US Moves Toward Grid Resiliency, Clean Energy Economy
The U.S. government makes strides with investments in domestic battery material processing and component production, clean energy technology commercialization, and renewable energy accessibility.
The U.S. Department of Energy (DOE) has made announcements highlighting investments in domestic battery material processing and component production, clean energy technology commercialization, and renewable energy accessibility.
The U.S. DOE sets out to realize the vision of a clean energy future where energy and national security are top priorities. Image used courtesy of Pixabay
Cathode and anode components found in electric vehicle (EV) batteries use critical elements (including nickel, cobalt, lithium, copper, and graphite) for production.
According to lithium-ion battery (LiB) recycling company Redwood Materials, Inc. (Redwood Materials), LiB components used in EVs are costly, and most manufacturing takes place overseas. The U.S. government is investing in onshoring battery material processing and component production to bring back economic value to the U.S. and strengthen its domestic supply chain.
Lithium-ion battery packs. Image used courtesy of Adobe Stock
Redwood Materials is helping the U.S. achieve supply chain independence by scaling up the production of its anode copper foil and high-nickel cathode materials. The company will use recycled end-of-life feedstocks to harvest critical elements to produce EV-grade anode and cathode components.
Production of the anode copper foil will provide material for generating anode current collectors. The conductive material (copper, in this case) collects the current from the anode and directs it to other battery components. The non-conductive material (such as polyethylene or polypropylene) prevents any short circuits that could occur with direct contact between two metal parts.
Under the Advanced Technology Vehicles Manufacturing Loan Program, the U.S. Department of Energy’s Loan Program Office has provided Redwood Materials with a conditional commitment for a $2 billion loan. The company expects to produce 100 gigawatt-hours (GWh) of cathode and anode materials yearly at gigafactory scale. This is a milestone for the U.S., one that is set to promote the deployment of one million EVs each year. Redwood Materials is also planning to push forward the construction and build-out of its first battery materials campus.
Securing U.S. Energy and National Security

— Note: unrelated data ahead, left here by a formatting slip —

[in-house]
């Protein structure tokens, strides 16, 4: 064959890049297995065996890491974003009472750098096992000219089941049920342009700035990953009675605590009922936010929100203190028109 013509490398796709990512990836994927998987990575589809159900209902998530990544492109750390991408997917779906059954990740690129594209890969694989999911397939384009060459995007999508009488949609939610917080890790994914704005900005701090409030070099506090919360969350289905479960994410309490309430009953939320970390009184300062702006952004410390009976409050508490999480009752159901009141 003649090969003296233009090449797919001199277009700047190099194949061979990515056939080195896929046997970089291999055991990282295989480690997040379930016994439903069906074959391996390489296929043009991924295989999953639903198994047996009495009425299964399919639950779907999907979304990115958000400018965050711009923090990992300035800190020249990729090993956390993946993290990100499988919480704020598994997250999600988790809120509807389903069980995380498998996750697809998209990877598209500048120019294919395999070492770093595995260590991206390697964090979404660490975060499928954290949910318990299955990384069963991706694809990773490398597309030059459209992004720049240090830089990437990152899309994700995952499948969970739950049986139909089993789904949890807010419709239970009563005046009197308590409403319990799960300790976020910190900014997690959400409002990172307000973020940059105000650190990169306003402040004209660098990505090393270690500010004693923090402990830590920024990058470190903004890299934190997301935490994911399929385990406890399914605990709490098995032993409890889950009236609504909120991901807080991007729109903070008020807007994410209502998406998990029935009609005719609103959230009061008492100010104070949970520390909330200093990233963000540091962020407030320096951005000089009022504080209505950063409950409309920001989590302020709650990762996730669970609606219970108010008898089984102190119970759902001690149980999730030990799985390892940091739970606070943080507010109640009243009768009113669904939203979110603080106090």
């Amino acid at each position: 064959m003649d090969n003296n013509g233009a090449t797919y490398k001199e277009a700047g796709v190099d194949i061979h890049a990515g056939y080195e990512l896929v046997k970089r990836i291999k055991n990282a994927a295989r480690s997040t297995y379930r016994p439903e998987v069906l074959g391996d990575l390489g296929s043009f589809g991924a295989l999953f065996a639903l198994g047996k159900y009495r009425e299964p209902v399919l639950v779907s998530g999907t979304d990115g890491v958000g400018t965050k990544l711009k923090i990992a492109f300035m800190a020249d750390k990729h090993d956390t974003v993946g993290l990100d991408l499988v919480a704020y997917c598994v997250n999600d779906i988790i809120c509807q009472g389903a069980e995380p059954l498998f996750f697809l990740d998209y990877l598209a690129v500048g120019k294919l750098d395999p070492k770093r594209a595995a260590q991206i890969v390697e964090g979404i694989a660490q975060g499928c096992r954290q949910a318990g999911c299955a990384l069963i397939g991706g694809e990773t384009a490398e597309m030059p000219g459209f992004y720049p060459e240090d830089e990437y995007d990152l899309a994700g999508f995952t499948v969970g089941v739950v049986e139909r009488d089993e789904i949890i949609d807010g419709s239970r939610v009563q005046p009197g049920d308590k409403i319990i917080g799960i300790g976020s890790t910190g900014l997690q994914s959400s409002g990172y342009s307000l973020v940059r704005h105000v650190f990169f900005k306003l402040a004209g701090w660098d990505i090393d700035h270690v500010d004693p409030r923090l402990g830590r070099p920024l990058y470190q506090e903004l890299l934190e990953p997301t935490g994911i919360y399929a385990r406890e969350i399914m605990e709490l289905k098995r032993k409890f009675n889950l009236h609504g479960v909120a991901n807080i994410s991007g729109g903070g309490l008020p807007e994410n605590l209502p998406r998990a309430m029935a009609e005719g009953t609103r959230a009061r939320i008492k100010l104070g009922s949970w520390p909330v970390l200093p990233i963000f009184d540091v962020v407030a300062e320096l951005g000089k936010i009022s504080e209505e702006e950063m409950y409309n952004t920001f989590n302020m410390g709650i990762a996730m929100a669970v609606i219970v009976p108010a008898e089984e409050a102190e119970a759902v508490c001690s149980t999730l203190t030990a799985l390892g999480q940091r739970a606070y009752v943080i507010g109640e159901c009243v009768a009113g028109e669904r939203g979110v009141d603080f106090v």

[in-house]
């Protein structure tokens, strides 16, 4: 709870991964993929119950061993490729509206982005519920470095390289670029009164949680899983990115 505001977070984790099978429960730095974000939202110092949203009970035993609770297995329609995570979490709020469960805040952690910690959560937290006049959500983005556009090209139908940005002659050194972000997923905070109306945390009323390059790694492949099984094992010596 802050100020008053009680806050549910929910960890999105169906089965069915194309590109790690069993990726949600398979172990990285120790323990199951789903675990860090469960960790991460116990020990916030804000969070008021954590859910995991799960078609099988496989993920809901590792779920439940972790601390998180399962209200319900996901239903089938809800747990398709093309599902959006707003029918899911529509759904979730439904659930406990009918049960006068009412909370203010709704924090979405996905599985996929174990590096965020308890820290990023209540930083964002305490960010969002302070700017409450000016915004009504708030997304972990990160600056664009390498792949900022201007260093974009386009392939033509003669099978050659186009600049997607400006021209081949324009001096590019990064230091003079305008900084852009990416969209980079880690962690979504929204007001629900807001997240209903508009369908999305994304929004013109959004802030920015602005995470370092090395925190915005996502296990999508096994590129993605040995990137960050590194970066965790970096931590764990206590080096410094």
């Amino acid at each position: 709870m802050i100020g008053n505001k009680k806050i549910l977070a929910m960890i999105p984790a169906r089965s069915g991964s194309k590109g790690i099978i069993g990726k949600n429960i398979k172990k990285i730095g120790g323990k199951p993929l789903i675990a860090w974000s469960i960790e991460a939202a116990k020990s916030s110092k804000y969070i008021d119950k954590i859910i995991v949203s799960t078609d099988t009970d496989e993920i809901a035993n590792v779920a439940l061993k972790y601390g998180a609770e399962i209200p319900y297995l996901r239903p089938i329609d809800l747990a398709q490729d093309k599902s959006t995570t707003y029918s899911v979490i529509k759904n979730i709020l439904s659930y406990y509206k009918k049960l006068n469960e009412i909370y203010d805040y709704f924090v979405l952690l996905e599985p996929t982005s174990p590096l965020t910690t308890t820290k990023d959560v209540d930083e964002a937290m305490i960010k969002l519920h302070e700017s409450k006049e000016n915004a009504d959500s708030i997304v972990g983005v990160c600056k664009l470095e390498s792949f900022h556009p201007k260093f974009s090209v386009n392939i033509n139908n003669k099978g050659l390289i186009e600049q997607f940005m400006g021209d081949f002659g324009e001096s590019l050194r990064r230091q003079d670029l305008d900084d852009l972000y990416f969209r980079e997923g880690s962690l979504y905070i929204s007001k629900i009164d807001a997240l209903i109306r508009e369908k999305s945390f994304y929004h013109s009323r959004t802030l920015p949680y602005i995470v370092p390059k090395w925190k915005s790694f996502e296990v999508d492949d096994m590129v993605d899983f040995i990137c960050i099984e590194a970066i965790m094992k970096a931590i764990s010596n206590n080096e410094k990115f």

Accompanying the DOE’s investment in Redwood Materials is the department’s recent launch of the Foundation for Energy Security and Innovation (FESI). The first-of-its-kind agency-related foundation will help the DOE by facilitating the commercialization of clean energy technologies. The innovations arising from the DOE-FESI alliance will support the Biden-Harris Administration in achieving its clean energy goals and bolster the resiliency of America’s evolving energy infrastructure.
The DOE issued a Request for Information (RFI) to help structure its engagement with FESI and communities wishing to participate in the energy transition. The RFI also aims to garner information on how stakeholders will work alongside FESI.
Redwood Materials will produce EV-grade cathode and anode materials from recycled end-of-life feedstocks to support U.S. supply chain independence. Image used courtesy of Pixabay
One climate-change-focused investment, the Inflation Reduction Act (IRA) of 2022, aims to support domestic manufacturing and energy production and the reduction of carbon emissions by around 40 percent. The legislation will deliver $369 billion across ten years to support establishing a clean energy economy.
President Biden’s State of the Union address included the submission of EV infrastructure deployment plans by all 50 states, Puerto Rico, and the District of Columbia. This movement supports President Biden’s goal of building 500,000 EV chargers nationwide by 2030 as part of the Made-in-America EV charging network.
The DOE is teaming up with the Treasury and Internal Revenue Service (IRS) to establish two programs funded by the President’s IRA, the Qualifying Advanced Energy Project Credit (48C) (OAEPC) and the Low-Income Communities Bonus Credit Program (48(e)) (LICBCP). Another program opened by the DOE enables applicants to enter the $750 million Advanced Energy Manufacturing and Recycling Grant Program. The program supports owners of industrial and manufacturing plants, helping them retrofit their facilities for producing or recycling advanced energy products.
Established under the Recovery Act of 2009, the OAEPC program expanded with IRA funding of $10 billion. The DOE, along with the Treasury and IRS, plan to release $4 billion in tax credits for clean energy projects.
The LICBCP is designed to incentivize solar and wind capacity by offering bonus credits up to a maximum of 1.8 GW per year. The program focuses on providing better accessibility to renewable energy for underserved and environmental justice communities.